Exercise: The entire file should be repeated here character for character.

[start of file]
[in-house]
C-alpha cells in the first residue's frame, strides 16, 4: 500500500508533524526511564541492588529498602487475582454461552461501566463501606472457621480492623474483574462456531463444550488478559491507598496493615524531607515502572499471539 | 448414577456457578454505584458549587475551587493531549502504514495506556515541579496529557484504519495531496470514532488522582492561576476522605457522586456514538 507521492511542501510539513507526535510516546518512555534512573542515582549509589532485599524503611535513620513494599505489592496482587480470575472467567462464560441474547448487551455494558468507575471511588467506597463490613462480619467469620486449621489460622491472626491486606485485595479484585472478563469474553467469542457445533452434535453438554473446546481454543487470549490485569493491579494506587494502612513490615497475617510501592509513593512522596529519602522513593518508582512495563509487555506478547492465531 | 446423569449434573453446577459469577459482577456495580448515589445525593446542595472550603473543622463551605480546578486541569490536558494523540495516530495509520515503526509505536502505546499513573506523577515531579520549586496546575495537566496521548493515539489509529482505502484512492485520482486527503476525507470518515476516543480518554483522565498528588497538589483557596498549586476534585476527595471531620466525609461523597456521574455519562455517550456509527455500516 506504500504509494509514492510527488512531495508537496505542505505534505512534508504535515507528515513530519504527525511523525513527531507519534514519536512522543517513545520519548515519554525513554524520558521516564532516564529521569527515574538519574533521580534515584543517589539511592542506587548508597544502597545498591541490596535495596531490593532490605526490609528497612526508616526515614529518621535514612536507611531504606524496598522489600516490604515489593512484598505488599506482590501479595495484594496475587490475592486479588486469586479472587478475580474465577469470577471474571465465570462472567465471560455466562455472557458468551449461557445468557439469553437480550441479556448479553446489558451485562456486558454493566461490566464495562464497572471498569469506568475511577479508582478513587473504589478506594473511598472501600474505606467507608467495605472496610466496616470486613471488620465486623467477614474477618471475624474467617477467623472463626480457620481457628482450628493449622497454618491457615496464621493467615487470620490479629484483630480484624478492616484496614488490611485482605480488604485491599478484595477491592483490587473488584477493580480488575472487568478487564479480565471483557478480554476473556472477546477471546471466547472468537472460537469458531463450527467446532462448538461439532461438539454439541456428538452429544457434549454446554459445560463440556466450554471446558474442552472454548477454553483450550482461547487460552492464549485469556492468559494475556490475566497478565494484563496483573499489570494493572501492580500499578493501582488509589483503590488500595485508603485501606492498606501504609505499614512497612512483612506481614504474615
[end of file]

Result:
[in-house]
C-alpha cells in the first residue's frame, strides 16, 4: 500500500508533524526511564541492588529498602487475582454461552461501566463501606472457621480492623474483574462456531463444550488478559491507598496493615524531607515502572499471539 | 448414577456457578454505584458549587475551587493531549502504514495506556515541579496529557484504519495531496470514532488522582492561576476522605457522586456514538 507521492511542501510539513507526535510516546518512555534512573542515582549509589532485599524503611535513620513494599505489592496482587480470575472467567462464560441474547448487551455494558468507575471511588467506597463490613462480619467469620486449621489460622491472626491486606485485595479484585472478563469474553467469542457445533452434535453438554473446546481454543487470549490485569493491579494506587494502612513490615497475617510501592509513593512522596529519602522513593518508582512495563509487555506478547492465531 | 446423569449434573453446577459469577459482577456495580448515589445525593446542595472550603473543622463551605480546578486541569490536558494523540495516530495509520515503526509505536502505546499513573506523577515531579520549586496546575495537566496521548493515539489509529482505502484512492485520482486527503476525507470518515476516543480518554483522565498528588497538589483557596498549586476534585476527595471531620466525609461523597456521574455519562455517550456509527455500516 506504500504509494509514492510527488512531495508537496505542505505534505512534508504535515507528515513530519504527525511523525513527531507519534514519536512522543517513545520519548515519554525513554524520558521516564532516564529521569527515574538519574533521580534515584543517589539511592542506587548508597544502597545498591541490596535495596531490593532490605526490609528497612526508616526515614529518621535514612536507611531504606524496598522489600516490604515489593512484598505488599506482590501479595495484594496475587490475592486479588486469586479472587478475580474465577469470577471474571465465570462472567465471560455466562455472557458468551449461557445468557439469553437480550441479556448479553446489558451485562456486558454493566461490566464495562464497572471498569469506568475511577479508582478513587473504589478506594473511598472501600474505606467507608467495605472496610466496616470486613471488620465486623467477614474477618471475624474467617477467623472463626480457620481457628482450628493449622497454618491457615496464621493467615487470620490479629484483630480484624478492616484496614488490611485482605480488604485491599478484595477491592483490587473488584477493580480488575472487568478487564479480565471483557478480554476473556472477546477471546471466547472468537472460537469458531463450527467446532462448538461439532461438539454439541456428538452429544457434549454446554459445560463440556466450554471446558474442552472454548477454553483450550482461547487460552492464549485469556492468559494475556490475566497478565494484563496483573499489570494493572501492580500499578493501582488509589483503590488500595485508603485501606492498606501504609505499614512497612512483612506481614504474615